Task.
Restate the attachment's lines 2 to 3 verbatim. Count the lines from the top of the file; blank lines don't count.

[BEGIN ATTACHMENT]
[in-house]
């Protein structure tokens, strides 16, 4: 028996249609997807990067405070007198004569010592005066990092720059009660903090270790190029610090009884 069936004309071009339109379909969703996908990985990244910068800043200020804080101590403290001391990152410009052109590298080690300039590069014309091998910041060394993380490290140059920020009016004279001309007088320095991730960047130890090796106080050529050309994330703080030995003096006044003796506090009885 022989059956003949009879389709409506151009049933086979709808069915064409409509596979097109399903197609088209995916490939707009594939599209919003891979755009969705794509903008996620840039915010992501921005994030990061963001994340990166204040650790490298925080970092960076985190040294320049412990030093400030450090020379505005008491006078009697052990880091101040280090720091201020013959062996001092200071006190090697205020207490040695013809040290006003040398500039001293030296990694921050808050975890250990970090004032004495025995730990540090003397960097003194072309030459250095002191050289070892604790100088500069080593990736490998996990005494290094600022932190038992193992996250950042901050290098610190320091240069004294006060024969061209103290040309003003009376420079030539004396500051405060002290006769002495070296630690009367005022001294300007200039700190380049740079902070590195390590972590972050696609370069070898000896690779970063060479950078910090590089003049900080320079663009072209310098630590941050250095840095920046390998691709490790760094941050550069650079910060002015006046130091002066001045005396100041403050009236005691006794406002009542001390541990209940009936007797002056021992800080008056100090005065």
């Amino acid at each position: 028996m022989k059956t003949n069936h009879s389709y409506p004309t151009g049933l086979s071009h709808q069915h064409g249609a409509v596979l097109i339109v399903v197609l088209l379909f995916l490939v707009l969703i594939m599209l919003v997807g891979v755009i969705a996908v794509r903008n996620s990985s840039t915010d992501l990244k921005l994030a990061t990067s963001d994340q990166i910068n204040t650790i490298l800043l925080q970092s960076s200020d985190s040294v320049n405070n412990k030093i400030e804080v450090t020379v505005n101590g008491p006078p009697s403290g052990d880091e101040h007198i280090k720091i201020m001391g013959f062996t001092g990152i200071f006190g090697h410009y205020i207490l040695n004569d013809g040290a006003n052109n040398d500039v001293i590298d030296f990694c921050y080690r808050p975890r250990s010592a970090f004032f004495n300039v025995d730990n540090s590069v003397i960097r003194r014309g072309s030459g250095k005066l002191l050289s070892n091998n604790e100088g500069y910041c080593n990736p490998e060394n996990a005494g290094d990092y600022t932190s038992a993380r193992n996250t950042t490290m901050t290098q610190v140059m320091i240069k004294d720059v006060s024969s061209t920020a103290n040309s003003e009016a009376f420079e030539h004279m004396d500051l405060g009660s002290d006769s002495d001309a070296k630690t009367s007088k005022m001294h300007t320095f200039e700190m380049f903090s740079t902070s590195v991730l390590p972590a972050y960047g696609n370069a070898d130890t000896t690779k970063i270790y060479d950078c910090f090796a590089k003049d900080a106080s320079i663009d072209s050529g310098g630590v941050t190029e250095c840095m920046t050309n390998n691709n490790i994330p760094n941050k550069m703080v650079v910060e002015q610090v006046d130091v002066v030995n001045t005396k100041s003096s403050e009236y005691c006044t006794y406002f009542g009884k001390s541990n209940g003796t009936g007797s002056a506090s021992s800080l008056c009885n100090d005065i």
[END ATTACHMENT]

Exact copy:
């Protein structure tokens, strides 16, 4: 028996249609997807990067405070007198004569010592005066990092720059009660903090270790190029610090009884 069936004309071009339109379909969703996908990985990244910068800043200020804080101590403290001391990152410009052109590298080690300039590069014309091998910041060394993380490290140059920020009016004279001309007088320095991730960047130890090796106080050529050309994330703080030995003096006044003796506090009885 022989059956003949009879389709409506151009049933086979709808069915064409409509596979097109399903197609088209995916490939707009594939599209919003891979755009969705794509903008996620840039915010992501921005994030990061963001994340990166204040650790490298925080970092960076985190040294320049412990030093400030450090020379505005008491006078009697052990880091101040280090720091201020013959062996001092200071006190090697205020207490040695013809040290006003040398500039001293030296990694921050808050975890250990970090004032004495025995730990540090003397960097003194072309030459250095002191050289070892604790100088500069080593990736490998996990005494290094600022932190038992193992996250950042901050290098610190320091240069004294006060024969061209103290040309003003009376420079030539004396500051405060002290006769002495070296630690009367005022001294300007200039700190380049740079902070590195390590972590972050696609370069070898000896690779970063060479950078910090590089003049900080320079663009072209310098630590941050250095840095920046390998691709490790760094941050550069650079910060002015006046130091002066001045005396100041403050009236005691006794406002009542001390541990209940009936007797002056021992800080008056100090005065």
């Amino acid at each position: 028996m022989k059956t003949n069936h009879s389709y409506p004309t151009g049933l086979s071009h709808q069915h064409g249609a409509v596979l097109i339109v399903v197609l088209l379909f995916l490939v707009l969703i594939m599209l919003v997807g891979v755009i969705a996908v794509r903008n996620s990985s840039t915010d992501l990244k921005l994030a990061t990067s963001d994340q990166i910068n204040t650790i490298l800043l925080q970092s960076s200020d985190s040294v320049n405070n412990k030093i400030e804080v450090t020379v505005n101590g008491p006078p009697s403290g052990d880091e101040h007198i280090k720091i201020m001391g013959f062996t001092g990152i200071f006190g090697h410009y205020i207490l040695n004569d013809g040290a006003n052109n040398d500039v001293i590298d030296f990694c921050y080690r808050p975890r250990s010592a970090f004032f004495n300039v025995d730990n540090s590069v003397i960097r003194r014309g072309s030459g250095k005066l002191l050289s070892n091998n604790e100088g500069y910041c080593n990736p490998e060394n996990a005494g290094d990092y600022t932190s038992a993380r193992n996250t950042t490290m901050t290098q610190v140059m320091i240069k004294d720059v006060s024969s061209t920020a103290n040309s003003e009016a009376f420079e030539h004279m004396d500051l405060g009660s002290d006769s002495d001309a070296k630690t009367s007088k005022m001294h300007t320095f200039e700190m380049f903090s740079t902070s590195v991730l390590p972590a972050y960047g696609n370069a070898d130890t000896t690779k970063i270790y060479d950078c910090f090796a590089k003049d900080a106080s320079i663009d072209s050529g310098g630590v941050t190029e250095c840095m920046t050309n390998n691709n490790i994330p760094n941050k550069m703080v650079v910060e002015q610090v006046d130091v002066v030995n001045t005396k100041s003096s403050e009236y005691c006044t006794y406002f009542g009884k001390s541990n209940g003796t009936g007797s002056a506090s021992s800080l008056c009885n100090d005065i």